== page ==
Joseph Williams has endured years of heckling due to the face deformity he was born with.
Williams was afflicted with the rare congenital disorder otofacial syndrome which is triggered by a mutated gene.
Otofacial syndrome is described as an extraordinary rare congenital deformity in which a person is born without a mandible (jaw) and consequently, without a chin.
The disfigurement meant he has never been able to eat with his mouth, nor speak.
The 41-year-old uses sign language to communicate and has always had an eating tube.
Williams has stated that he has been rescued from his sad fate by love after years of feeling “worthless.”
He is eager to let others who share other challenging afflictions to know that they also deserve more out of life.
Williams had resigned himself to the fact that he would remain forever single up until he encountered his soulmate Vania, in 2019.
“Dating was also hard for me because I had such low self-esteem and felt worthless but when I started believing in myself and realized I deserved more, I ended up finding my wife,” he said.
“We were friends at first, but we eventually started dating and fell in love,” Williams revealed to Caters News Agency.
“We got married in 2020. I’m sure people would never have expected me to get married. To be honest, I didn’t think I would either.”
Williams now has a quest in aiding others who may be experiencing the same kinds of challenges he has faced over the decades that made him so miserable that he even considered suicide.
He used to recite to himself that “there is a reason that God made me like this” and shared that this thought helped him ride through the difficult times.
“He (God) gave me this load because he knew I could carry it,” Williams asserted.
“I understand that I am different and that some people will think I am ugly and not accept me, but I am still a person who has a heart, feelings and a brain, I should be treated with respect, just as anyone else should be.”
Williams wants to promote understanding and empathy from others who view people such as himself.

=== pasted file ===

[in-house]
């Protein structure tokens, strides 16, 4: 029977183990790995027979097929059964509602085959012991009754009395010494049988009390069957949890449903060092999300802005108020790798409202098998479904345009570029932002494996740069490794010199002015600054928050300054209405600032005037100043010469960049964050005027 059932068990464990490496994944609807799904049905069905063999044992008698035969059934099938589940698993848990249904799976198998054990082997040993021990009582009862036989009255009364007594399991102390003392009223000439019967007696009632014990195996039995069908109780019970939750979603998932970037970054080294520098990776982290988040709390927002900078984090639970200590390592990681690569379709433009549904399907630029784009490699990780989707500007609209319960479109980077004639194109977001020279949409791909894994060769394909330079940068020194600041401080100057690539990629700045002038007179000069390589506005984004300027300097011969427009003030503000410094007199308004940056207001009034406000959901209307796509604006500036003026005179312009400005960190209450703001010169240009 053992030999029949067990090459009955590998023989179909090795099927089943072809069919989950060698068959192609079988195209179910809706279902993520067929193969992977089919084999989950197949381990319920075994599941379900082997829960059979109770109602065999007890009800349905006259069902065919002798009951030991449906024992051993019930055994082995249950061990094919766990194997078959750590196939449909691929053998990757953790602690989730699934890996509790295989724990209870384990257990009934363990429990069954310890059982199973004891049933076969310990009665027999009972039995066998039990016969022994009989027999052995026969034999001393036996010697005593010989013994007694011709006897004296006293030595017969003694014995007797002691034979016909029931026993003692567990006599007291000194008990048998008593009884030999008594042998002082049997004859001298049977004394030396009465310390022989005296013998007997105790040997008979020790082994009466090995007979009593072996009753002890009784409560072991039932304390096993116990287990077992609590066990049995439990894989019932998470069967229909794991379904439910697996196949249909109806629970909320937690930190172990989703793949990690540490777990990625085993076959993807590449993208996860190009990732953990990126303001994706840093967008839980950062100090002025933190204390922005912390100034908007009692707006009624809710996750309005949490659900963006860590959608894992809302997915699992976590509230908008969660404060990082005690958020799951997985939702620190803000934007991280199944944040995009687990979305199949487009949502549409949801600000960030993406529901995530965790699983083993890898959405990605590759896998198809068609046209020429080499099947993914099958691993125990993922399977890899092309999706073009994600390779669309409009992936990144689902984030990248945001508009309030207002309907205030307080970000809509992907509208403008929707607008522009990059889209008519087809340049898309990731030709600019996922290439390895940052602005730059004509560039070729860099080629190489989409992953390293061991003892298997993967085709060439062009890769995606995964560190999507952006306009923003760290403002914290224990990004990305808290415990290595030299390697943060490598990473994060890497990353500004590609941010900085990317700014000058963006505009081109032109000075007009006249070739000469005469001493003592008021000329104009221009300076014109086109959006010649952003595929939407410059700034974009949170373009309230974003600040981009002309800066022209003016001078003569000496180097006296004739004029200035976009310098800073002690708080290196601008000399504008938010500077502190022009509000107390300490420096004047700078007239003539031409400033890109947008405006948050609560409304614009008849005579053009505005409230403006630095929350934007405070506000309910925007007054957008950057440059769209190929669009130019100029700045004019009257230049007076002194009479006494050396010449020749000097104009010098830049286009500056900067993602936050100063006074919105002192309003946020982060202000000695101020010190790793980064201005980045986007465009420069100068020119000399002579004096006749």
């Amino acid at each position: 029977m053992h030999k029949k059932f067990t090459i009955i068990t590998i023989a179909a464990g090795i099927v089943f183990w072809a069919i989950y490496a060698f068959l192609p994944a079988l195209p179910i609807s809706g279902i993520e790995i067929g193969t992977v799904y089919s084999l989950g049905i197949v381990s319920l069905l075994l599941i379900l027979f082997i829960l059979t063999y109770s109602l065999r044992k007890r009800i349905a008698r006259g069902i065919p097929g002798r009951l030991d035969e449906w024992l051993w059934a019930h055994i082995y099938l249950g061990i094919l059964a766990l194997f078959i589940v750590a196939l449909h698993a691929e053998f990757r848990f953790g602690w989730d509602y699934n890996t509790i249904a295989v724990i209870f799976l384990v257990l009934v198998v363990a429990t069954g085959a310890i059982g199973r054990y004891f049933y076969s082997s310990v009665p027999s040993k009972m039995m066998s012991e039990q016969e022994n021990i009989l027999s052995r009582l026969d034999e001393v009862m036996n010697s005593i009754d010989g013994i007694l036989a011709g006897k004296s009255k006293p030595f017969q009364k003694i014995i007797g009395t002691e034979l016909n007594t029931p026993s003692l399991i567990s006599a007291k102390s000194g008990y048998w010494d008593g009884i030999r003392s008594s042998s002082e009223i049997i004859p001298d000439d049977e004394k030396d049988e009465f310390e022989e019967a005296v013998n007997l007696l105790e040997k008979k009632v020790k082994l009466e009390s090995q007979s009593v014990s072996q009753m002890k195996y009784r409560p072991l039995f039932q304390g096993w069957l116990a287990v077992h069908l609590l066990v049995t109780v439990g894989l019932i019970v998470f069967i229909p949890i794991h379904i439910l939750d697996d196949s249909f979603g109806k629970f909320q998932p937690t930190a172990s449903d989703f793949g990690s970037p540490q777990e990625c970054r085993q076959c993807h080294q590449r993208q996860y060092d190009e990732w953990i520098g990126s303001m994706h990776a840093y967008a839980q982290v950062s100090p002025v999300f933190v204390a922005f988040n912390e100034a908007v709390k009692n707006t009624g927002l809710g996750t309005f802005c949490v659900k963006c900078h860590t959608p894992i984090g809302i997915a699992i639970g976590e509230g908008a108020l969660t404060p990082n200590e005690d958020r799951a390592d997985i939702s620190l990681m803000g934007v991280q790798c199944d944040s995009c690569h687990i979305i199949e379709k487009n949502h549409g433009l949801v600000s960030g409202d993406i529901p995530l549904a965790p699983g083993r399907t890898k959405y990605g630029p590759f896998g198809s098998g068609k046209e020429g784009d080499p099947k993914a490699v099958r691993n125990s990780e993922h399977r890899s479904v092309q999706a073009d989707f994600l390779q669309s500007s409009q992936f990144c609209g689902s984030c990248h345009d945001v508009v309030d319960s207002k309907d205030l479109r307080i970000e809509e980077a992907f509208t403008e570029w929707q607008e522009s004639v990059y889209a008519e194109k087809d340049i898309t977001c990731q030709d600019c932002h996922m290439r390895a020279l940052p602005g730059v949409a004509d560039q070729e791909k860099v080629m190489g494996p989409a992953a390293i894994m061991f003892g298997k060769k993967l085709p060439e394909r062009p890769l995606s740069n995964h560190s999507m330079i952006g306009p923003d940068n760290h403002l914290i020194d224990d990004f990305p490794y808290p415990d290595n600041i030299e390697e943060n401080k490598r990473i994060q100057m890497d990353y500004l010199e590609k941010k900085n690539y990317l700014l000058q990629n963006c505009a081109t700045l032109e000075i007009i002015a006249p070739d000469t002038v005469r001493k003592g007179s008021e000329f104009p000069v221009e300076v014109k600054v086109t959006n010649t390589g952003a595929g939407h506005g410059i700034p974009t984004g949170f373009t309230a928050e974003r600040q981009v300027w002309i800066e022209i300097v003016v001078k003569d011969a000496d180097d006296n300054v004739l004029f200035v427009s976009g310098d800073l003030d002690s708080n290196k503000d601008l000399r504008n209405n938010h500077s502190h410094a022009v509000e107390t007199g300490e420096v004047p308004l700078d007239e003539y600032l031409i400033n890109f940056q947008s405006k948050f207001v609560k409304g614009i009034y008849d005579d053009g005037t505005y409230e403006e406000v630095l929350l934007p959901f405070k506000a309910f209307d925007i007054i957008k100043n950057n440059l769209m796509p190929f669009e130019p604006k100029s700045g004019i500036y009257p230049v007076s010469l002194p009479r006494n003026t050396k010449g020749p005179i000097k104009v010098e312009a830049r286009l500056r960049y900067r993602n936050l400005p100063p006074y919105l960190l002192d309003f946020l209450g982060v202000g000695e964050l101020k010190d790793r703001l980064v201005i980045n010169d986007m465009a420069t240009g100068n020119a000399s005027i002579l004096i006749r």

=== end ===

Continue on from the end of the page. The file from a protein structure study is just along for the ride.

“People stop what they are doing to stare at me and it gets annoying. I’ve even had one guy stop his car, turn around and drive by just to look at me,” he shared.
“I just wish people would speak to me and ask me questions rather than looking at me like a deer in the headlights.”
William said that his family attempted to shield him from the world as he grew up. They told me he “couldn’t do this and that – but I didn’t want my condition to hold me back and I didn’t want to be limited.”
As a young boy, he learned to communicate with others by learning sign language, his phone, writing, notes and gestures. A special tube was used and attached to his stomach in order for him to be able to eat.
“I can’t eat, speak or even breathe properly,” he said.
“I have a tube in my stomach, which I can place blended food into, but this means that I have never tasted food.”
William’s mother was in shock as he came into the world minus a jaw.
When he was just a few days old, he was transferred to Chicago where he underwent numerous maxillofacial surgeries.
“I had a bone and skin grafts as they tried to construct a jaw for me, but as I grew my body rejected it and it was unsuccessful,” Williams said.
“And I was also put up for adoption, which led to me meeting my adopted family.”
“Growing up was hard and being born like this has caused me many problems, but I have tried not to let it affect me.”
Williams is adamant he won’t allow his physical limitations to hinder him from sharing a full life with his wife. Currently working as a welder, he also has dreams to make his passion for playing drums and love of music into a new career.
“My dream is to become a DJ one day. I can sometimes struggle with communicating but music is a way for me to express myself,” he said.
“Being born without a jaw has given me a different outlook on life and it has made me who I am today.”